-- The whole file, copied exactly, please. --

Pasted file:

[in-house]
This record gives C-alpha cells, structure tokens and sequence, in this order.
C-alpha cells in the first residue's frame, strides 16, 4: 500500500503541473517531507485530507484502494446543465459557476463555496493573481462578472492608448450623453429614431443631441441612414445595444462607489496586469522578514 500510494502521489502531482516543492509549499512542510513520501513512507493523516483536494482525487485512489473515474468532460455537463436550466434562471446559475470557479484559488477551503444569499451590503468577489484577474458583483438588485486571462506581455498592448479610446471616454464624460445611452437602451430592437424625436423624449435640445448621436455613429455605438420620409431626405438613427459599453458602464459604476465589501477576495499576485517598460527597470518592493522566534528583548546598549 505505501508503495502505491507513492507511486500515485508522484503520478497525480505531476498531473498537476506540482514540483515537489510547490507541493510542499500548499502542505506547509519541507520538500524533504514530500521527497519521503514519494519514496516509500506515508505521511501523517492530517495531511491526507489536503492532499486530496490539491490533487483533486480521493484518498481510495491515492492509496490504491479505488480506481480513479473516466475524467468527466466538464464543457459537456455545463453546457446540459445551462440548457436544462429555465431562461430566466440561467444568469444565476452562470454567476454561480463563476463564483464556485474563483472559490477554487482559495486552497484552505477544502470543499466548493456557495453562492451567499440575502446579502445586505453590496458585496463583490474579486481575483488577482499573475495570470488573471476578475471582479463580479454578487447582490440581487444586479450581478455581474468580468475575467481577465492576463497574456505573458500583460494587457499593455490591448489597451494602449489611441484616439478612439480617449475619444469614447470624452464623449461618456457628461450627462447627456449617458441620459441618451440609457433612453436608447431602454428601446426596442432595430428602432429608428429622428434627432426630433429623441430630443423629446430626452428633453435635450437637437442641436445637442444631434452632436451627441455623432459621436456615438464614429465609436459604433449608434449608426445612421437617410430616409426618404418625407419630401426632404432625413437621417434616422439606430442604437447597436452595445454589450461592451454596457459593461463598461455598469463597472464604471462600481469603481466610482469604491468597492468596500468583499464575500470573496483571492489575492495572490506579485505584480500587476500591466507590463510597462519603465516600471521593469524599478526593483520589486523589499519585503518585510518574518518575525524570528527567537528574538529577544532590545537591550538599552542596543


[in-house]
This record gives C-alpha cells, structure tokens and sequence, in this order.
C-alpha cells in the first residue's frame, strides 16, 4: 500500500503541473517531507485530507484502494446543465459557476463555496493573481462578472492608448450623453429614431443631441441612414445595444462607489496586469522578514 500510494502521489502531482516543492509549499512542510513520501513512507493523516483536494482525487485512489473515474468532460455537463436550466434562471446559475470557479484559488477551503444569499451590503468577489484577474458583483438588485486571462506581455498592448479610446471616454464624460445611452437602451430592437424625436423624449435640445448621436455613429455605438420620409431626405438613427459599453458602464459604476465589501477576495499576485517598460527597470518592493522566534528583548546598549 505505501508503495502505491507513492507511486500515485508522484503520478497525480505531476498531473498537476506540482514540483515537489510547490507541493510542499500548499502542505506547509519541507520538500524533504514530500521527497519521503514519494519514496516509500506515508505521511501523517492530517495531511491526507489536503492532499486530496490539491490533487483533486480521493484518498481510495491515492492509496490504491479505488480506481480513479473516466475524467468527466466538464464543457459537456455545463453546457446540459445551462440548457436544462429555465431562461430566466440561467444568469444565476452562470454567476454561480463563476463564483464556485474563483472559490477554487482559495486552497484552505477544502470543499466548493456557495453562492451567499440575502446579502445586505453590496458585496463583490474579486481575483488577482499573475495570470488573471476578475471582479463580479454578487447582490440581487444586479450581478455581474468580468475575467481577465492576463497574456505573458500583460494587457499593455490591448489597451494602449489611441484616439478612439480617449475619444469614447470624452464623449461618456457628461450627462447627456449617458441620459441618451440609457433612453436608447431602454428601446426596442432595430428602432429608428429622428434627432426630433429623441430630443423629446430626452428633453435635450437637437442641436445637442444631434452632436451627441455623432459621436456615438464614429465609436459604433449608434449608426445612421437617410430616409426618404418625407419630401426632404432625413437621417434616422439606430442604437447597436452595445454589450461592451454596457459593461463598461455598469463597472464604471462600481469603481466610482469604491468597492468596500468583499464575500470573496483571492489575492495572490506579485505584480500587476500591466507590463510597462519603465516600471521593469524599478526593483520589486523589499519585503518585510518574518518575525524570528527567537528574538529577544532590545537591550538599552542596543